Coinbase blocks access to over 25,000 Russian-owned cryptocurrency wallets

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This article is contributed by Sadie Williamson, founder of Williamson Fintech Consulting.

The war between Russia and Ukraine has once again put cryptocurrencies in the public spotlight. The Russian invasion of Ukraine has resulted in Ukraine imposing multiple sanctions from much of the western world. As the Russian ruble continues to fall at an astonishing pace, Russian citizens and organizations are turning to cryptocurrency as a refuge during this time of crisis.

Since the invasion began, the ruble (RUB) has lost more than half of its market value. In addition, Russia has been hit by multiple economic sanctions, including removal from the global payment system SWIFT. Prominent Russian citizens and organizations have been placed on the US Sanctions List, effectively prohibiting US companies from engaging in any form of business activity with them.

In that regard, Coinbase, one of the largest US-based crypto exchanges, has now blocked more than 25,000 crypto wallets belonging to Russian individuals and entities. According to Coinbase’s official announcement of March 7, 2022, the platform has implemented a multi-layered, global sanctions program to support government agencies in deterring unlawful aggression and promoting national security. This effort includes blockchain analytics technology, which identifies problematic registrations and anticipates potential threats.

Paul Grewal, Coinbase’s chief legal officer, responded to the exchange’s latest efforts, arguing that fiat currency remains the most appropriate means of laundering money through traditional financial institutions. In addition, he was quick to emphasize how crypto, and its innate transparency through public ledgers, can be more effective at establishing sanctions compliance. He notes how difficult it would be to make large block transfers of capital via the blockchain without being tracked, and he puts forward the idea that cryptocurrency could be a more effective sanction-enforcement mechanism than fiat-based measures.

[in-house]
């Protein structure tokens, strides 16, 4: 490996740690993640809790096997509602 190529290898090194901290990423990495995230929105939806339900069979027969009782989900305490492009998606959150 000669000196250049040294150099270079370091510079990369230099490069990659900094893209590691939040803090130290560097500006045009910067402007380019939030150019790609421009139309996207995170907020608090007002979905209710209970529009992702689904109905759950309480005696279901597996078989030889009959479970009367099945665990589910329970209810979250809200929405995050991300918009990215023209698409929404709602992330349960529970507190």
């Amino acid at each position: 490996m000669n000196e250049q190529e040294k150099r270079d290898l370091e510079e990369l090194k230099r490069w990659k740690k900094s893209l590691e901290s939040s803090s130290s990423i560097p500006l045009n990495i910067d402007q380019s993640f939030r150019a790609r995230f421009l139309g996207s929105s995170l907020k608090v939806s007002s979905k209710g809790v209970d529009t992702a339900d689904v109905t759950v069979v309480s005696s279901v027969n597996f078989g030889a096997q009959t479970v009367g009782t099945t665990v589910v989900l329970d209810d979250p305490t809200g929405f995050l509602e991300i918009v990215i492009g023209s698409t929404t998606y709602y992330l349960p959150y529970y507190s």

Meanwhile, the Coinbase team has clarified that these blocked addresses are engaged in illegal activities, many of which were identified through the platform’s own protective investigations. In addition, Coinbase has also shared these addresses with the US government to underline their commitment and support.

Just three days ago, on March 4, 2022, Coinbase CEO Brian Armstrong posted a series of tweetsone of which read: “Some ordinary Russians are using crypto as a lifeline now that their currency has collapsed. Many of them are probably resisting what their country is doing, and a ban would hurt them too. That said, if the US government decides to impose a ban, we will of course follow those laws.”

In the same thread, Armstrong added:Coinbase does not preemptively ban all Russians of using the platform. We believe that everyone should have access to basic financial services, unless the law provides otherwise.” The series of tweets clearly indicated Coinbase’s stance on the sanctions. The move to block more than 25,000 accounts was therefore not unexpected, but it did raise a number of important questions.

While Coinbase has clarified that all blocked wallets are related to sanctioned individuals and entities and not ordinary Russian users, the sudden decision to block thousands of wallets in an instant is a stark reminder that cryptocurrencies may be decentralized, but the exchanges that control those assets , are not necessarily.

For a centralized exchange, decision-making power is retained by only a handful of individuals. And Coinbase CEO Brian Armstrong has done his best to strike a balance between aligning with sanctions and explaining how crypto cannot be used to evade sanctions, although this is his latest move. In the same series of tweets As of March 3, 2022, Armstrong laid out his views on the pending questions regarding the use of crypto to avoid sanctions and reiterated that Coinbase as a US company is bound by the US regulatory landscape.

Sadie Williamson is the founder of Williamson Fintech Consulting.

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